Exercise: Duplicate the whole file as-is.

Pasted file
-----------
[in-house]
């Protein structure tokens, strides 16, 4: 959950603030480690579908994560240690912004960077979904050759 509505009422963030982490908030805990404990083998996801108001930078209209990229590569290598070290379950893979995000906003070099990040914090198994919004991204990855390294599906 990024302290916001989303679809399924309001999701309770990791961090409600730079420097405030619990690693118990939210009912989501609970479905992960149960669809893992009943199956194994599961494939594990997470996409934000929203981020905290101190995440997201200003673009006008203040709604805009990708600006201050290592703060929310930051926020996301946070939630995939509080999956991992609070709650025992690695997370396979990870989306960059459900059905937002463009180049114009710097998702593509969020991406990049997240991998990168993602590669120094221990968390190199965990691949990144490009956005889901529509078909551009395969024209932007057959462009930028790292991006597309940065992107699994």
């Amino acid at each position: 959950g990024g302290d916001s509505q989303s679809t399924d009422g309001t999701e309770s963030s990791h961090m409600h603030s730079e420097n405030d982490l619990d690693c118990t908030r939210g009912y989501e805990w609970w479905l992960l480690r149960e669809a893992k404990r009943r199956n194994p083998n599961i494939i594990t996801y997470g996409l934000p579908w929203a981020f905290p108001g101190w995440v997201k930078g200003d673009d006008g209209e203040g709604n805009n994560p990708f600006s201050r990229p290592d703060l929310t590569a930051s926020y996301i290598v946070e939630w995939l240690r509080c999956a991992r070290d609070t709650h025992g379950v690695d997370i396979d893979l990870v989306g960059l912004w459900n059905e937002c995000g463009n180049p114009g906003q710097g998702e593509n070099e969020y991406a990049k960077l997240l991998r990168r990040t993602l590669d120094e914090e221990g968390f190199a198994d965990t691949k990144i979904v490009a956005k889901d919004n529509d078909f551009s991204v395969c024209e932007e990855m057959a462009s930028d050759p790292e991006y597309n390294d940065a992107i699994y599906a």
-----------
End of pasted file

[in-house]
């Protein structure tokens, strides 16, 4: 959950603030480690579908994560240690912004960077979904050759 509505009422963030982490908030805990404990083998996801108001930078209209990229590569290598070290379950893979995000906003070099990040914090198994919004991204990855390294599906 990024302290916001989303679809399924309001999701309770990791961090409600730079420097405030619990690693118990939210009912989501609970479905992960149960669809893992009943199956194994599961494939594990997470996409934000929203981020905290101190995440997201200003673009006008203040709604805009990708600006201050290592703060929310930051926020996301946070939630995939509080999956991992609070709650025992690695997370396979990870989306960059459900059905937002463009180049114009710097998702593509969020991406990049997240991998990168993602590669120094221990968390190199965990691949990144490009956005889901529509078909551009395969024209932007057959462009930028790292991006597309940065992107699994």
């Amino acid at each position: 959950g990024g302290d916001s509505q989303s679809t399924d009422g309001t999701e309770s963030s990791h961090m409600h603030s730079e420097n405030d982490l619990d690693c118990t908030r939210g009912y989501e805990w609970w479905l992960l480690r149960e669809a893992k404990r009943r199956n194994p083998n599961i494939i594990t996801y997470g996409l934000p579908w929203a981020f905290p108001g101190w995440v997201k930078g200003d673009d006008g209209e203040g709604n805009n994560p990708f600006s201050r990229p290592d703060l929310t590569a930051s926020y996301i290598v946070e939630w995939l240690r509080c999956a991992r070290d609070t709650h025992g379950v690695d997370i396979d893979l990870v989306g960059l912004w459900n059905e937002c995000g463009n180049p114009g906003q710097g998702e593509n070099e969020y991406a990049k960077l997240l991998r990168r990040t993602l590669d120094e914090e221990g968390f190199a198994d965990t691949k990144i979904v490009a956005k889901d919004n529509d078909f551009s991204v395969c024209e932007e990855m057959a462009s930028d050759p790292e991006y597309n390294d940065a992107i699994y599906a």